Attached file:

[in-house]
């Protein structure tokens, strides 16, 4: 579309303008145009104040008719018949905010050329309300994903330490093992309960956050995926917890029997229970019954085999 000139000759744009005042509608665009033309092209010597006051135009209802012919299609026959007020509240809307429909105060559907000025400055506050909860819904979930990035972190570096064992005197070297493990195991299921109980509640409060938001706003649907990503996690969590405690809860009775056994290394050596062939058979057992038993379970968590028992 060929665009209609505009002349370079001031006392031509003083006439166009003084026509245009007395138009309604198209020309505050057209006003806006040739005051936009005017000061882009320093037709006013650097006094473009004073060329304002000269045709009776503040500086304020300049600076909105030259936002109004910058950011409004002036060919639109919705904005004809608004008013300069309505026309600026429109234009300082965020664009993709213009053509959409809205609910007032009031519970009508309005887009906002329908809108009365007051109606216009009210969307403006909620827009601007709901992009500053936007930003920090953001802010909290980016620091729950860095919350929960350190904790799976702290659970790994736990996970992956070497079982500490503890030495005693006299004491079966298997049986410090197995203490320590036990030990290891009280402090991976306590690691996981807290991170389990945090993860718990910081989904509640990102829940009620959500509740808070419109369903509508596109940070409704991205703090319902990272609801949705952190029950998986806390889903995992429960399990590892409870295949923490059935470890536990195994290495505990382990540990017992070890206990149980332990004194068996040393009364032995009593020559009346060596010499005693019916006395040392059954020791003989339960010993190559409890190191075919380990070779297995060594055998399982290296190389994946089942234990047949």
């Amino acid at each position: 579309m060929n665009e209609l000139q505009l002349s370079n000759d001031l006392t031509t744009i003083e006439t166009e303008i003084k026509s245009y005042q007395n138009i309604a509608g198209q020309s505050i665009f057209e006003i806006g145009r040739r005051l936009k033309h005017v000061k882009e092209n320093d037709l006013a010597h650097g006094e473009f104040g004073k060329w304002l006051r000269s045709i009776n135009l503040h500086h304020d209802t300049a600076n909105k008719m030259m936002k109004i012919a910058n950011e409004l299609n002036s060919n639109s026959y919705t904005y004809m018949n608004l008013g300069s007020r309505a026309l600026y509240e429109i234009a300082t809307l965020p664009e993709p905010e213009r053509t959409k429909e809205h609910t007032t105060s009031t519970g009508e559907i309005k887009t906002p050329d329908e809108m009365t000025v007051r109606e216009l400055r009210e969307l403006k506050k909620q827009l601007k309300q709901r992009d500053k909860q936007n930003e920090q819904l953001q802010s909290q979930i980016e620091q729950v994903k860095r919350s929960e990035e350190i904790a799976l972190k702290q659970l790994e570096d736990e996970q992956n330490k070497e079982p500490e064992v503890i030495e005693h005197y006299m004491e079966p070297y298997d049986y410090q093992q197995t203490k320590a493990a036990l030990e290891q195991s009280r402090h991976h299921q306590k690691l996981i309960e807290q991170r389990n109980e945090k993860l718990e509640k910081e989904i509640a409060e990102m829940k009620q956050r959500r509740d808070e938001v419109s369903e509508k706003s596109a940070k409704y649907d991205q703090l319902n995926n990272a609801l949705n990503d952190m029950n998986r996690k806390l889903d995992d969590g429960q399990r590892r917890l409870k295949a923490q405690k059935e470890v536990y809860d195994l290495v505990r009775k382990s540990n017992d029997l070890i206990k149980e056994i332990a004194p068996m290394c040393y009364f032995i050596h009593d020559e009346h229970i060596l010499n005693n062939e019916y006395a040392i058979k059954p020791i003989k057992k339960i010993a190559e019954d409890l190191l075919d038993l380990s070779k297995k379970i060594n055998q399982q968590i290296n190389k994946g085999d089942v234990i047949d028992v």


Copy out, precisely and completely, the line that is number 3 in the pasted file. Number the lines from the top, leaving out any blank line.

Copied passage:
């Amino acid at each position: 579309m060929n665009e209609l000139q505009l002349s370079n000759d001031l006392t031509t744009i003083e006439t166009e303008i003084k026509s245009y005042q007395n138009i309604a509608g198209q020309s505050i665009f057209e006003i806006g145009r040739r005051l936009k033309h005017v000061k882009e092209n320093d037709l006013a010597h650097g006094e473009f104040g004073k060329w304002l006051r000269s045709i009776n135009l503040h500086h304020d209802t300049a600076n909105k008719m030259m936002k109004i012919a910058n950011e409004l299609n002036s060919n639109s026959y919705t904005y004809m018949n608004l008013g300069s007020r309505a026309l600026y509240e429109i234009a300082t809307l965020p664009e993709p905010e213009r053509t959409k429909e809205h609910t007032t105060s009031t519970g009508e559907i309005k887009t906002p050329d329908e809108m009365t000025v007051r109606e216009l400055r009210e969307l403006k506050k909620q827009l601007k309300q709901r992009d500053k909860q936007n930003e920090q819904l953001q802010s909290q979930i980016e620091q729950v994903k860095r919350s929960e990035e350190i904790a799976l972190k702290q659970l790994e570096d736990e996970q992956n330490k070497e079982p500490e064992v503890i030495e005693h005197y006299m004491e079966p070297y298997d049986y410090q093992q197995t203490k320590a493990a036990l030990e290891q195991s009280r402090h991976h299921q306590k690691l996981i309960e807290q991170r389990n109980e945090k993860l718990e509640k910081e989904i509640a409060e990102m829940k009620q956050r959500r509740d808070e938001v419109s369903e509508k706003s596109a940070k409704y649907d991205q703090l319902n995926n990272a609801l949705n990503d952190m029950n998986r996690k806390l889903d995992d969590g429960q399990r590892r917890l409870k295949a923490q405690k059935e470890v536990y809860d195994l290495v505990r009775k382990s540990n017992d029997l070890i206990k149980e056994i332990a004194p068996m290394c040393y009364f032995i050596h009593d020559e009346h229970i060596l010499n005693n062939e019916y006395a040392i058979k059954p020791i003989k057992k339960i010993a190559e019954d409890l190191l075919d038993l380990s070779k297995k379970i060594n055998q399982q968590i290296n190389k994946g085999d089942v234990i047949d028992v």